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THE TRANSPORT NETWORK AND ASSOCIATED POLICIES

 

Introduction

 

This section by way of background considers the extent of the Pan-European transport network. Associated policies including recent Declarations and other initiatives are described.

 

The extent of the network: the European transport context

 

The size and variability of the pan-European region significantly influences landscape and biological diversity and needs to be understood in the context of the transport sector. For the most part Western Europe has an established, highly developed transport infrastructure dominated by roads with relatively few proposals for strategic expansion. For example, both Austria and the Netherlands consider that saturation has been reached. The Netherlands is concentrating on enhancing its existing network for biological diversity (Ministerie van Vekeeren Waterstaat 2001). In comparison many Central and Eastern European states are seeking to improve access with plans to upgrade and expand the transport networks.

 

The density of motorways in Western Europe is two to five times as high as in Central and Eastern Europe (CEE) (Ruppert, 2000) and emphasises the differences between these two parts of the Region. However, in CEE there has been a dramatic growth both in car passengers and in road freight, for example between 1990 and 1995 from 9 to 102 billion car passenger kilometres. Ownership has likewise increased; for example in Slovenia between 1980 and 1994 car ownership increased by 57 per cent. In Poland, Hungary and the Czech Republic levels of car ownership are approaching those typical of EU countries (Fergusson 2000) with the associated problems of congestion. Likewise, the growth in road freight in CEE exceeds the average yearly increase of 3.5 per cent in Western Europe. This is partly related to the decline in rail freight.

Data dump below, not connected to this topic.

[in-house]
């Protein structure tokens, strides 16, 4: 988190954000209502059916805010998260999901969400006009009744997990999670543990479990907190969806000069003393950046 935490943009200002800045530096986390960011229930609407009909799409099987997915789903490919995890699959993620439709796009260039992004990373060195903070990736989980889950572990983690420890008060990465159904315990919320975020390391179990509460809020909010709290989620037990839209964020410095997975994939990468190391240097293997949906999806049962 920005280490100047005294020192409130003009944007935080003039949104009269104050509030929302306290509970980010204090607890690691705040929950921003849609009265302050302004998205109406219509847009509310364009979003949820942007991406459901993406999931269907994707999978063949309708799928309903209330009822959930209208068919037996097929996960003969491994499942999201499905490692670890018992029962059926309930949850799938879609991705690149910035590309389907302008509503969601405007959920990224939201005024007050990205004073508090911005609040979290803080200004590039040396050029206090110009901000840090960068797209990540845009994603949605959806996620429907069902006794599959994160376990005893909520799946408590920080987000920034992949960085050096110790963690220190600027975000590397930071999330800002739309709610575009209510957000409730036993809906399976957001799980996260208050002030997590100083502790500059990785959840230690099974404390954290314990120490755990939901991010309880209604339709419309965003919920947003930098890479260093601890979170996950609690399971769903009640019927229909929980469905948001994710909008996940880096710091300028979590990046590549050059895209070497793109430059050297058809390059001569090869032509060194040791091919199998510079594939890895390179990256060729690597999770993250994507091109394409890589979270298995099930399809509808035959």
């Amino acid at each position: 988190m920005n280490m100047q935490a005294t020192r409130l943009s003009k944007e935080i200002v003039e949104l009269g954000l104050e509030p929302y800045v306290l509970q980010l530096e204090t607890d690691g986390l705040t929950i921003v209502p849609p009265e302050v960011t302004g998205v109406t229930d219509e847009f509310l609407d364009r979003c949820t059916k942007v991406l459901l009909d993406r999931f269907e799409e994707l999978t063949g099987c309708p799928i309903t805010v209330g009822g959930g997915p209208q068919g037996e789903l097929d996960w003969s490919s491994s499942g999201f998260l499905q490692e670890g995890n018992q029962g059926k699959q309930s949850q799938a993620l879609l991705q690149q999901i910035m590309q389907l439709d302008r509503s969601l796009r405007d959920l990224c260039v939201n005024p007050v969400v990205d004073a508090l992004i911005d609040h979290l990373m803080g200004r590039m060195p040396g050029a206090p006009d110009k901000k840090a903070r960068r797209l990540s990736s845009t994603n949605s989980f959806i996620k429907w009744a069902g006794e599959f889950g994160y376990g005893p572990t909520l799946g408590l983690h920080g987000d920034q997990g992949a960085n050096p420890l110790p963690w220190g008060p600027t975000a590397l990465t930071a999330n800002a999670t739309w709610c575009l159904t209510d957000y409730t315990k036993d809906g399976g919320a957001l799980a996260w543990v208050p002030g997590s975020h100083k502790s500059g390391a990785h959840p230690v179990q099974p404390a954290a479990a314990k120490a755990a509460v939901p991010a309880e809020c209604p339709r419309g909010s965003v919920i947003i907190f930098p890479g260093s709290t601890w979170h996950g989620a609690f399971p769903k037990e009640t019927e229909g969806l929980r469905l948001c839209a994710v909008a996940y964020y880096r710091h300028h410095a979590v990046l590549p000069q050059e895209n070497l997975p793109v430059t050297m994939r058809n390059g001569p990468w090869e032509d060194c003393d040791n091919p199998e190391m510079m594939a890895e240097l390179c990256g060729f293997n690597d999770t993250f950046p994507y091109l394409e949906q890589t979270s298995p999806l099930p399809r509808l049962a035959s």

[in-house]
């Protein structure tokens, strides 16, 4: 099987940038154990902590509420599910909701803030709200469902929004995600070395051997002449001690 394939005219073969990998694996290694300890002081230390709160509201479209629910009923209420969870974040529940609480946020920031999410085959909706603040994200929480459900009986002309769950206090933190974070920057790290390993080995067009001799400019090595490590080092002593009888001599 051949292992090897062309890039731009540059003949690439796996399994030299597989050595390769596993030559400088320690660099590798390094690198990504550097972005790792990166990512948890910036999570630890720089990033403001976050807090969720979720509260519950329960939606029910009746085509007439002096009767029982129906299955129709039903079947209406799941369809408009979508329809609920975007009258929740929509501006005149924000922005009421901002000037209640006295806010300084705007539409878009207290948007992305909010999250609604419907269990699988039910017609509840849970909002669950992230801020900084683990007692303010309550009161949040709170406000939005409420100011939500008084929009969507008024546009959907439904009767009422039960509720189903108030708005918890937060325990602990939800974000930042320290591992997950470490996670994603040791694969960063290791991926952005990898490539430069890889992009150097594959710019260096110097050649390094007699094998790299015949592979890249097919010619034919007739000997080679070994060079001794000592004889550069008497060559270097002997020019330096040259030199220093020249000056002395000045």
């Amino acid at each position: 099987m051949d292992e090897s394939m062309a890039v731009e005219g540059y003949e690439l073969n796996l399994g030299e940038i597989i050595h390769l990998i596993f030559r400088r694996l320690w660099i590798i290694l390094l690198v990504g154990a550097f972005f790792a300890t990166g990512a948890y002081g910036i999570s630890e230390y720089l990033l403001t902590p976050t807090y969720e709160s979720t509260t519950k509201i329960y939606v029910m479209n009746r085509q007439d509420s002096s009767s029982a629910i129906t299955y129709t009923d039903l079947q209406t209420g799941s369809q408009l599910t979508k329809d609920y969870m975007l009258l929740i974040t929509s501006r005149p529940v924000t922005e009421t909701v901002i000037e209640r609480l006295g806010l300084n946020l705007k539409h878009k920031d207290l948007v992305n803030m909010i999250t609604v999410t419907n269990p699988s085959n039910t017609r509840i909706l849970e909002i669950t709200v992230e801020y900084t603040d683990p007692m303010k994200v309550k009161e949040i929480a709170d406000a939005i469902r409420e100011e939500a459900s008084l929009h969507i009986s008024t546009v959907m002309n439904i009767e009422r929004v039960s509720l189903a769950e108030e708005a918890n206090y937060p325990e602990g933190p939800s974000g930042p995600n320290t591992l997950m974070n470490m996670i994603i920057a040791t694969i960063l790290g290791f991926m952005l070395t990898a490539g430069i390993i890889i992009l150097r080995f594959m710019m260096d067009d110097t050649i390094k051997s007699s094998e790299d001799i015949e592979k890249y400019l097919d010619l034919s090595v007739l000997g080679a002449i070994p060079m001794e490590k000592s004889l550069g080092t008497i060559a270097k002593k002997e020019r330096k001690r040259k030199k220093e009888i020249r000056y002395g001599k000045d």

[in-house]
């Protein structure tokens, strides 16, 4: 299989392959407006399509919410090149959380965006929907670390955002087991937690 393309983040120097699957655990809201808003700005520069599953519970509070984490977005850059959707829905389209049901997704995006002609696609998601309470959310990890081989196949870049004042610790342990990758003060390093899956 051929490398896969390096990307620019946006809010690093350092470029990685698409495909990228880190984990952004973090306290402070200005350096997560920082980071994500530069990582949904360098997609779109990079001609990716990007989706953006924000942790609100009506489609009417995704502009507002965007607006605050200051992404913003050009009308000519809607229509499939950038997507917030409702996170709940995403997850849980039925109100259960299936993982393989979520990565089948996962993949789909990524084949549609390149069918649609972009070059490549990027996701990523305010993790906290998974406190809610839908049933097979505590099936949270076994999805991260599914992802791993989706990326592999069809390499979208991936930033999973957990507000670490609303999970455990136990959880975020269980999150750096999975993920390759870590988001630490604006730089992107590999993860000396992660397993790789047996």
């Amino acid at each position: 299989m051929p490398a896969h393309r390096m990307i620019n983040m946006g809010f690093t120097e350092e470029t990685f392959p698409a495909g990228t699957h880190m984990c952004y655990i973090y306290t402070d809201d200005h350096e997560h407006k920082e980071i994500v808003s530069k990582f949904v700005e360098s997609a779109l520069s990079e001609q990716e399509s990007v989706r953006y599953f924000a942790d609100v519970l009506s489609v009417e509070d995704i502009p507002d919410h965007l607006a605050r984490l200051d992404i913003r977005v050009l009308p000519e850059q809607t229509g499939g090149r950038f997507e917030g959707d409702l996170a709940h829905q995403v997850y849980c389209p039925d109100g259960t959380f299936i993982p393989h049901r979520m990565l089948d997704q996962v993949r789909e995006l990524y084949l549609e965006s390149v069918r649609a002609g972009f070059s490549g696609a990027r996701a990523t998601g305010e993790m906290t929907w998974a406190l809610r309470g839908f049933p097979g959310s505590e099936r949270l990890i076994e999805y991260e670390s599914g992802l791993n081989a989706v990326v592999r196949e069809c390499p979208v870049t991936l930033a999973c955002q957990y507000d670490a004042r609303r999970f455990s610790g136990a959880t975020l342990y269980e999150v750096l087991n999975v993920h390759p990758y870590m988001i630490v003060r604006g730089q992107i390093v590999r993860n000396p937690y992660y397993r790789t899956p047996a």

The extent of the railway and navigable waterway network across Europe is more variable than highways. Following a rapid growth in the nineteenth century, sections of the network, partly outmoded to transport requirements, either became redundant or in need of modernisation. Recent technological advances have enabled some upgrading to a system capable of supporting high speed and/or larger trains/boats with associated infrastructure. There are plans to expand the waterway network, especially in connecting East/Central Europe to Western Europe.  

 
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